Given existing and projected data on the short- and long-term failure rate of well casings, the proposed rules are a step in the right direction. However, they are not based on the best available practices or current technology. To protect water sources, requirements should be extended to include language to address the depth below the usable water that the surface casing must be set and the design and use of intermediate and production casing. While the existing language speaks to the surface casing, additional provisions should address cement logs on intermediate and production casing to ensure proper isolation of hydrocarbon-bearing zones. It would be prudent to establish different standards of well integrity based on the seismic character of the geological formations involved in the extraction process.
Toxic Waste Management
The disposal of wastes from fracking and other fossil fuel extractive processes is problematic. Both today and in the past, disposal has created serious and permanent damage to the environment and public health. To reduce these problems, the BLM proposal should require best practices that continue to evolve with technology. This includes the use of closed loop systems to capture waste in tanks rather than open pits. To protect clean air, requirements, consistent with federal rules to be implemented in 2014,hould be put in place immediately to require the capturing of toxic air contaminants and global warming pollutants. Both of these changes, related to waste disposal, are of benefit to both the well-being of the public and the bottom line of the industry. Because of the inclusion of heavy metals, toxic chemicals, and even radioactive substances in some fracking waste, it is essential that wastes from the oil and gas industry be appropriately classified and treated as hazardous.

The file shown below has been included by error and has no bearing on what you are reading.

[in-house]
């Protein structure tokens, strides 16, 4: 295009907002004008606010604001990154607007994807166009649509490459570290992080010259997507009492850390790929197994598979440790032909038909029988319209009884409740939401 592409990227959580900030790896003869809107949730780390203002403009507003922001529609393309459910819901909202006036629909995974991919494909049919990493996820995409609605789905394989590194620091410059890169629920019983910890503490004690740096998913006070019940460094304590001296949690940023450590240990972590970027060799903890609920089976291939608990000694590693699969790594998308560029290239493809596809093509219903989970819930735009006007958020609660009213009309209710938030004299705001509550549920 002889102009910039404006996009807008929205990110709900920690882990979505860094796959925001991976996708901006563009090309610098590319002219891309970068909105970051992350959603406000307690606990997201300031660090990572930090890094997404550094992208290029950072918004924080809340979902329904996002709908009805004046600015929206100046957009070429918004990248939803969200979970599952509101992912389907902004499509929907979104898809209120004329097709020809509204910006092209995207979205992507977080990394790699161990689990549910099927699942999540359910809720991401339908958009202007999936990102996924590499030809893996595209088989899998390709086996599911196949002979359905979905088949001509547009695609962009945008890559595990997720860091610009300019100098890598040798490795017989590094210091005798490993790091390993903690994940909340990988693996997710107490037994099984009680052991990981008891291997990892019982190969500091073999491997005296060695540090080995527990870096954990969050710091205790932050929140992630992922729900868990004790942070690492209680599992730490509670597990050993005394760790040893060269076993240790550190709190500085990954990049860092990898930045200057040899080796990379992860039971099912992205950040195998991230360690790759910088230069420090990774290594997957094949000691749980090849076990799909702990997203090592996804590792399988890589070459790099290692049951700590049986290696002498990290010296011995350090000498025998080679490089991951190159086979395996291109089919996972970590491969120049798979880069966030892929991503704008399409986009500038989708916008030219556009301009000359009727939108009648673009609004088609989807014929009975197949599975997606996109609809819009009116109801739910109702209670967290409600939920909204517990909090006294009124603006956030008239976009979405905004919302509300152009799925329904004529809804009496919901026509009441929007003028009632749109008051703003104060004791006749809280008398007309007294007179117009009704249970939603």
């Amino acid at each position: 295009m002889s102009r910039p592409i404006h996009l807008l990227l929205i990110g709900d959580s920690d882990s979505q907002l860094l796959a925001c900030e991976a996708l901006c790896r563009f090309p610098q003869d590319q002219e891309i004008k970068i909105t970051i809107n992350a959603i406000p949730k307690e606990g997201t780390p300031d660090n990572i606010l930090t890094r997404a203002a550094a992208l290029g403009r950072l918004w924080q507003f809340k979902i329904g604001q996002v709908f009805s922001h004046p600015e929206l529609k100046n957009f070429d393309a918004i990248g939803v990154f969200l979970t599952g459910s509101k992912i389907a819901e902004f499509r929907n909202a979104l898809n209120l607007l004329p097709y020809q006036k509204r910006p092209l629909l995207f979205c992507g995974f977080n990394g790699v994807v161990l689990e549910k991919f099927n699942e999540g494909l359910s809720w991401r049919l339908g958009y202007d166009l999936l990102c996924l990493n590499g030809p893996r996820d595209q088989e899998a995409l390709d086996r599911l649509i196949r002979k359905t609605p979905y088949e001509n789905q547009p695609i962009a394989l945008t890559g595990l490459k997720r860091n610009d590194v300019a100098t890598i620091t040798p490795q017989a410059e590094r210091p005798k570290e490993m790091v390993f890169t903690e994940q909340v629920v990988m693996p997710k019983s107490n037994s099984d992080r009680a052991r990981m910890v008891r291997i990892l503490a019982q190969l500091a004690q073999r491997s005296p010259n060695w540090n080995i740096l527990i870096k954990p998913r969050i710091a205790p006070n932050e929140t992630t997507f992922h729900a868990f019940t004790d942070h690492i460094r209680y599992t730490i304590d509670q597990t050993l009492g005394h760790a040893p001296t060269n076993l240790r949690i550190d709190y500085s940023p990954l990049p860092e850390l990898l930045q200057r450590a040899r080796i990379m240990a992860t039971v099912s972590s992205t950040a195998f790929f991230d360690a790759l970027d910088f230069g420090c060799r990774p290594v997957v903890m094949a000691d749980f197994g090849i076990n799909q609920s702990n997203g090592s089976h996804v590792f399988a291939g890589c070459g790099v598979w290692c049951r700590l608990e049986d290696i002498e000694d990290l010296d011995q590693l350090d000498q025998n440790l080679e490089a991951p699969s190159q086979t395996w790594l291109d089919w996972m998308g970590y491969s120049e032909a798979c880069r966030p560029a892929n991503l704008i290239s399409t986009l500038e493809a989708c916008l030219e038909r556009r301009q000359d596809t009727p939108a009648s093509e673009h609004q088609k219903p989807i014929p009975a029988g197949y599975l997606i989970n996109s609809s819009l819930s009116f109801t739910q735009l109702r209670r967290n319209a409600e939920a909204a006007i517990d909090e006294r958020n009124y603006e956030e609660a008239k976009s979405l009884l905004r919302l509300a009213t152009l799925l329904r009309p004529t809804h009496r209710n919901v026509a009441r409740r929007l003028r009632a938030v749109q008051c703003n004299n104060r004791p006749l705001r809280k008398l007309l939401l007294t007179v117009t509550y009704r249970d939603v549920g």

The proposed regulations need to be more comprehensive in addressing the governing of hydraulic fracturing. To extend the ruling, LWVUS recommends that BLM rules should:
- outlaw the use of diesel and similar petroleum distillates in fracking operations on lands under federal leases;
- prohibit the use of selected lands completely from oil and gas exploration based on their environmental sensitivity, proposed or present wilderness designation, or their critical location in support of water sources;
- establish safe setbacks from life-supporting ecological areas and from homes, schools, and other areas, as appropriate, to protect the public health and natural environment.
- safeguard our water sources, gather pre- and post- test data on water sources over time relative to natural gas operations, and disclose all water quality and quantity findings to the public, impacted landowners, and federal agencies, including the BLM.
In closing, because of the evolving nature of the industry and the growing bank of information relative to its consequences, LWVUS encourages you to provide language in the rules that require periodic updates of the regulations. One way to do this is to have the BLM proposal be automatically updated to reflect the most stringent rules adopted by any state within our nation. In this way, the BLM will be able to ensure that public health, our lands, our air, our water, and our wildlife are protected today and for generations yet to come.
Protecting our Environment from Fracking
Blog article by Jessica Jones. Several links are provided noting the impact of fracking on current League Positions.
League Asks U.S. Representatives and Senators to cosponsor “Frack Pack” Bills
The League signed on to a letter asking U.S. Senators and Representatives to cosponsor legislation that would help protect the environment and public health from the risks of oil and gas production including hydraulic fracturing. The set of bills is commonly referred to as the “Frack Pack.”
League submits comments to EPA regarding use of Diesel Fuels in Hydraulic Fracking